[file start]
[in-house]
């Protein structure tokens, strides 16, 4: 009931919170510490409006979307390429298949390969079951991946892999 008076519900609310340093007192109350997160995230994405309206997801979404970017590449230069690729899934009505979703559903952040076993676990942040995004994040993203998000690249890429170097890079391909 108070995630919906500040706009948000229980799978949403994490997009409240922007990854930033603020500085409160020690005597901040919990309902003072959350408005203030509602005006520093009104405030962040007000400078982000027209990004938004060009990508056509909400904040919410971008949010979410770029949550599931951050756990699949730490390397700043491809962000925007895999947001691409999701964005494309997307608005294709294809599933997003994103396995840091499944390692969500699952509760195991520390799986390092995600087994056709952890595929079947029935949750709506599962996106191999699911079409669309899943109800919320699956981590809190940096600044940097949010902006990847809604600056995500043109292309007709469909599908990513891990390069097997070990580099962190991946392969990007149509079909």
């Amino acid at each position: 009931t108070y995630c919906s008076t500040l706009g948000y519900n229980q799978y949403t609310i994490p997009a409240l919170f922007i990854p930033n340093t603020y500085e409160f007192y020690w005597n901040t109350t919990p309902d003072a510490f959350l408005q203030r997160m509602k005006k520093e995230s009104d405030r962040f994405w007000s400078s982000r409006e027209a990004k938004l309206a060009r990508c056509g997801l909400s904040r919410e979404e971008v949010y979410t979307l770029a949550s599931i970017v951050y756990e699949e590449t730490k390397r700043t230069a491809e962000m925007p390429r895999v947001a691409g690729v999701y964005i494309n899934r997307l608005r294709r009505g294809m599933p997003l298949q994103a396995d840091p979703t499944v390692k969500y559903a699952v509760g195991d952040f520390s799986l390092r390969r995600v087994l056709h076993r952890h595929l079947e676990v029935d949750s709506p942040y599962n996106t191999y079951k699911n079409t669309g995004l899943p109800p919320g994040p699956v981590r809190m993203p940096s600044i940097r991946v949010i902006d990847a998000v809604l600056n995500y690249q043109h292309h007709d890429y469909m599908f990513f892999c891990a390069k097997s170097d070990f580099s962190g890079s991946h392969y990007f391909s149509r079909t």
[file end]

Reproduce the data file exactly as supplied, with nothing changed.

[in-house]
């Protein structure tokens, strides 16, 4: 009931919170510490409006979307390429298949390969079951991946892999 008076519900609310340093007192109350997160995230994405309206997801979404970017590449230069690729899934009505979703559903952040076993676990942040995004994040993203998000690249890429170097890079391909 108070995630919906500040706009948000229980799978949403994490997009409240922007990854930033603020500085409160020690005597901040919990309902003072959350408005203030509602005006520093009104405030962040007000400078982000027209990004938004060009990508056509909400904040919410971008949010979410770029949550599931951050756990699949730490390397700043491809962000925007895999947001691409999701964005494309997307608005294709294809599933997003994103396995840091499944390692969500699952509760195991520390799986390092995600087994056709952890595929079947029935949750709506599962996106191999699911079409669309899943109800919320699956981590809190940096600044940097949010902006990847809604600056995500043109292309007709469909599908990513891990390069097997070990580099962190991946392969990007149509079909």
């Amino acid at each position: 009931t108070y995630c919906s008076t500040l706009g948000y519900n229980q799978y949403t609310i994490p997009a409240l919170f922007i990854p930033n340093t603020y500085e409160f007192y020690w005597n901040t109350t919990p309902d003072a510490f959350l408005q203030r997160m509602k005006k520093e995230s009104d405030r962040f994405w007000s400078s982000r409006e027209a990004k938004l309206a060009r990508c056509g997801l909400s904040r919410e979404e971008v949010y979410t979307l770029a949550s599931i970017v951050y756990e699949e590449t730490k390397r700043t230069a491809e962000m925007p390429r895999v947001a691409g690729v999701y964005i494309n899934r997307l608005r294709r009505g294809m599933p997003l298949q994103a396995d840091p979703t499944v390692k969500y559903a699952v509760g195991d952040f520390s799986l390092r390969r995600v087994l056709h076993r952890h595929l079947e676990v029935d949750s709506p942040y599962n996106t191999y079951k699911n079409t669309g995004l899943p109800p919320g994040p699956v981590r809190m993203p940096s600044i940097r991946v949010i902006d990847a998000v809604l600056n995500y690249q043109h292309h007709d890429y469909m599908f990513f892999c891990a390069k097997s170097d070990f580099s962190g890079s991946h392969y990007f391909s149509r079909t």